The front cover 20 has lateral indentations 36 on the left and right sides of the cover 20 to facilitate holding the game 10 in one's hand and a bottom bulge 37. The front cover 20 also has slightly recessed player turn lights 24 which may be lit to indicate which of the two players has the next turn.
On the bottom bulge 37 of the front cover 20, there is a start button 30 for resetting the playing conditions of the game, an on/off button 32 for turning the game on and off, and a sound button 34 for toggling the sound on and off.
Referring now to FIGS. 2-4, it can be seen that the array buttons 11-19, the start button 30, the on/off button 32, and the sound button 34 protrude beyond the front cover 20 so that these buttons may be easily depressed. Also, these figures show foot pads 38 affixed to the rear cover 22 for providing stability and/or friction when the game is placed on a flat surface.
The preferred embodiment of the game is battery operated, and FIGS. 3-5 show a battery cover 40 which can be moved to permit access to and replacement of batteries 52. The battery cover 40 has a lip 42 to facilitate manual manipulation of the cover 42. FIGS. 5 and 7 also shows screws 44 which keep the front cover 20 fastened to the rear cover 22. FIGS. 6 and 7 show some of the interior of the preferred embodiment. In particular, FIG. 7 shows the indicator lights 50 disposed within the array buttons used for inputting players' selected spaces. The indicator lights 50 each have an off state, a first player state (green), and a second player state (red) in the preferred embodiment. FIG. 7 also shows a speaker 54 which is in electronic communication with the microcontroller 60 and produces sounds when the game is played.
As shown in FIGS. 9A and 9B, the game 10 include the microcomputer or micro-controller 60. The microcontroller 60 includes a plurality of its pins PM1-3, PD0-3, and PE0-3, coupled to various input and output devices. In addition, pins PB0-2 and PA0-2 are coupled as output devices to illuminating indicators. In operation, the microcontroller 60 is powered from a voltage source, typically a pair of batteries 70 having a three volt potential. The battery is coupled to a resistor 72 and is grounded. The battery 70 and resistor 72 are coupled to an electrolytic capacitor 74 which is coupled across a VDD pin 76 and a VSS pin 78 of the microcontroller 60. The microcontroller 60 in this instance is an HT-44100 and includes RAM and ROM memory, the ROM memory storing the program causing the game to follow the steps set forth in the flow chart of FIGS. 8A and 8B as disclosed hereinafter. The array buttons 11-19 are coupled via a pair of diodes 80 and 82 into the inputs of the microcontroller 60. These array buttons 11-19 are scanned on a periodic basis to determine whether any have been closed. In addition, the start, on/off, and sound buttons 30, 32 and 34 are also coupled to the ports of the microcontroller 60 and are scanned similarly to the array buttons 11-19.
The microcontroller 60, is powered up in a step 86 when the on/off button 32 is closed, grounding the interrupt pin and the PM0 pin of the microcontroller 60. In a step 88, the microcontroller is initialized, first player (108a) is turned on, sound is switched on, and all of the lamps are switched off. These include paired green and red LED's 90a, 90b, 92a, 92b, 94a, 94b, 96a, 96b, 98a, 98b, 100a, 100b, 102a, 102b, 104a, 104b, 106a, 106b, connected through resistors to a plurality of transistors 110 connected through a second plurality of transistors 112 which are ultimately coupled at their bases through a plurality of resistors 114 to the port pins PE0-3. In addition, the LEDs are selectively enabled by a plurality of transistors 122 coupled by a plurality of resistors 124 to a second plurality of transistors 126 coupled by resistor pairs 128 and 130 to ports PB0-2 and PA0-2.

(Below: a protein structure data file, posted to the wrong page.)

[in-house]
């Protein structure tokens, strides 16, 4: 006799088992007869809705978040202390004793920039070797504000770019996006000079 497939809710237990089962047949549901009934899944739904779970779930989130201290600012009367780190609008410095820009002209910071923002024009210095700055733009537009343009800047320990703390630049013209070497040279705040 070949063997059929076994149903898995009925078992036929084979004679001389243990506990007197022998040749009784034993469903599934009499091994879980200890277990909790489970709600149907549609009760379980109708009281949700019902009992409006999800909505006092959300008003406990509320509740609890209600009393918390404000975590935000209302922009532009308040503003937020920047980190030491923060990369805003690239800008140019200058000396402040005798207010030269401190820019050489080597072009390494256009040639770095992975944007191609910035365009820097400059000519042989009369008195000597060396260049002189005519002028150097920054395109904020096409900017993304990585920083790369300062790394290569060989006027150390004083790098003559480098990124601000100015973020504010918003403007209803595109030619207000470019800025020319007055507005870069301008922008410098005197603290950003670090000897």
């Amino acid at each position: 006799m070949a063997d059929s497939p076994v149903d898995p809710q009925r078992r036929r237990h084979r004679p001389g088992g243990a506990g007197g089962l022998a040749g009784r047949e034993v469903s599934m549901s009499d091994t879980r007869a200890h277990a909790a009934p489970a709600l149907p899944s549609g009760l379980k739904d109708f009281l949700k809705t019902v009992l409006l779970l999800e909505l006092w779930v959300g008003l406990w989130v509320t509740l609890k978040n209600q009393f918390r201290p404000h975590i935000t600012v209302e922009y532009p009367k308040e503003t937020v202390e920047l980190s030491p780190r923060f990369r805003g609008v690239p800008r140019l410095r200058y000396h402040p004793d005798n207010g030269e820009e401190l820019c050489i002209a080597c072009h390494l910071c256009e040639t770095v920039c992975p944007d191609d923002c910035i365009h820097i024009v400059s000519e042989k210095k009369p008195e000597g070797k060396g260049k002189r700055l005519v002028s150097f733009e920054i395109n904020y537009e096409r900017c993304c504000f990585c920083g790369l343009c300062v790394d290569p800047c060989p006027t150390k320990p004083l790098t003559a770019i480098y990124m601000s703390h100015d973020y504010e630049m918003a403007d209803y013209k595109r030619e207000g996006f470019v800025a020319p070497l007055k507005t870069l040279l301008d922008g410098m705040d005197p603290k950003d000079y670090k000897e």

The system then sets the button number at 1, corresponding to array button 11, and the total move count at 0. Control is then transferred to a step 132 which tests to determine whether any of the array buttons 11-19 or any of buttons 30, 32, or 34 have been depressed. If they have not, control is transferred to a test step 134 which determines whether the button number is equal to the total number of inputs. If that test is in the negative, control is transferred to a step 136 which increments or increases the button number by one in order to continue to scan the buttons. Control is then transferred back to the step 132. In the event that the step 132 indicates that a button has been depressed, a test is made in the step 140 to determine whether an array button has been depressed. If it is not, control is transferred to a step 142 to test whether the sound button 34 has been depressed. If it is not, the start button 30 has been depressed and control is transferred back to the step 88. If the sound button 34 has been depressed, control is transferred to a step 144 causing the sound to be toggled, which transfers control back to the test step 132.
In the event the response to the step 134 is in the affirmative, control is transferred to a step 150, setting the button number equal to one which then transfers control back to the step 132. In the event that the result of the test made in step 140 as to whether an array button 11-19 is depressed is in the affirmative, control is then transferred to a step 152 which tests to determine whether the space or location is currently held by an opponent of the player. If it is, control is transferred back to the step 132. If it is not, control is transferred to a step 154 in which the microcontroller 60 determines whether the space is currently held by the player. In one of the preferred embodiments, if the space is currently held by the player, control is transferred to a step 156 which determines whether the player has held that space for three turns. If the player has not, control is transferred back to step 132. If the player has held the space for three turns, control is transferred to a step 158 which increments by one the number of turns the player has held the other locations. Control would then be transferred to a step 160 wherein the player turn indicator is changed to the other player, and in step 162 the total move count is incremented by one, following which control is transferred back to the step 132. In another of the preferred embodiments, if the space selected is currently held by the player, control is transferred back to step 132 without performing steps 156, 158, 160, and 162.